A. After a contract is award to the lowest responsible bidder, the residents in the vicinity of the construction site are notified of when construction is expected to begin and end.  For large projects the City will often develop printed materials, - such as newsletters, develop a web presence, hold public meetings, and work with the local news media to keep the public informed.
 
Q. How does the City work with residents and businesses that will be affected by the construction?
A.  Here are some of the ways:
     - At the initial public meeting, the City asks residents and business owners what issues should be addressed as the plan is developed for the project.
     - The preliminary design is presented and discussed at future public meetings.
     - The final design includes details of the project including the impact on the environment, motorists, transit, homes and businesses.
     - Once construction is underway, a City inspector will either remain on-site full time or make daily visits to the project.
     - Work of multiple agencies, such as Utilities, Storm Water and Engineering & Property Management are coordinated to minimize the impact of disruption on the community.
 
Q: What is a General Obligation Bond?
A: A General Obligation Bond is like a signature loan. It enables the City to finance capital projects over several years. All City resources, such as property tax revenue, are pledged toward the repayment of the loan. This makes it a low risk investment for lenders and allows the City to get a low-interest rate on the loan.
 
Q: Why does the City issue bonds?
A. The City's capital needs exceed its ability to fund these projects on a "pay as you go basis." Bonds allow for the City to pay for projects over a longer period of time.
Typically the City asks voters to authorize bonds for major projects or a package of several similar projects.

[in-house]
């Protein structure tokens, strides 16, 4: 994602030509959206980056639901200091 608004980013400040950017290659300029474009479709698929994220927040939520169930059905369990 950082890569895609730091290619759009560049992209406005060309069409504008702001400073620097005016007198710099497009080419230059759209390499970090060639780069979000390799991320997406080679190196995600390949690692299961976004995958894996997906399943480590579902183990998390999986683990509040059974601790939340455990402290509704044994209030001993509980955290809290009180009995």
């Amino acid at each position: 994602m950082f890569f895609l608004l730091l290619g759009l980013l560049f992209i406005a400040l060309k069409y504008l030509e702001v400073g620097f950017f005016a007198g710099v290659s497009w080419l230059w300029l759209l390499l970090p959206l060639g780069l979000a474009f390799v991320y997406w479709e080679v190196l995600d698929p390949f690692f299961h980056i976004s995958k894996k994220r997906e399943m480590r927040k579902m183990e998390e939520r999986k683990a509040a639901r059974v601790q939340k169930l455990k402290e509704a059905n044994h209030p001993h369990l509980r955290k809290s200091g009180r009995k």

Q: How does the City pay holders of the bonds?
A: The City pays the holders of these bonds through a number of funding sources such as property taxes, sales taxes and City fees.
 
Q: How are projects selected?
A: These projects are compiled from the City's Capital Budget or Capital Investment Plan (CIP), a five-year infrastructure plan that matches the City's highest priority capital needs with a financing schedule. The plan includes investments in neighborhoods, housing, storm water, roads, transit, water, sewer and the airport. City staff recommends projects to Council for inclusion in bond packages. Recommendations are based on feasibility and cost effectiveness. City Council approves a final list of projects for inclusion into bond package(s), to be placed on the ballot.
 
Q: If and when a bond package is approved, when will construction of the bond project begin?
A: Voter approval of the bond package only authorizes funding for the project. There are several crucial steps that must occur before construction. They include planning, project design (which includes public input) acquisition of land and solicitation of construction bids. Depending on the project, this process may take several months or a couple of years.
 
Q: Why doesn't the City start preliminary work early, so construction may begin immediately after voters approve the bonds?
A: The steps before construction can take several months or a couple of years, depending on the scope and complexity of the project. In some cases, road projects and neighborhood improvements can be planned ahead of time to take advantage of early design work that shortens the time from the bond vote to completion of construction. Over a dozen road projects and several neighborhood projects have benefited from this approach.
 
Q: What happens if the bonds are not approved?
A: If an assessment determines that certain infrastructure needs that would be fulfilled by a project are too important, Council may fund projects through other sources. However if
funding is not available, the projects are held for inclusion into future bond packages.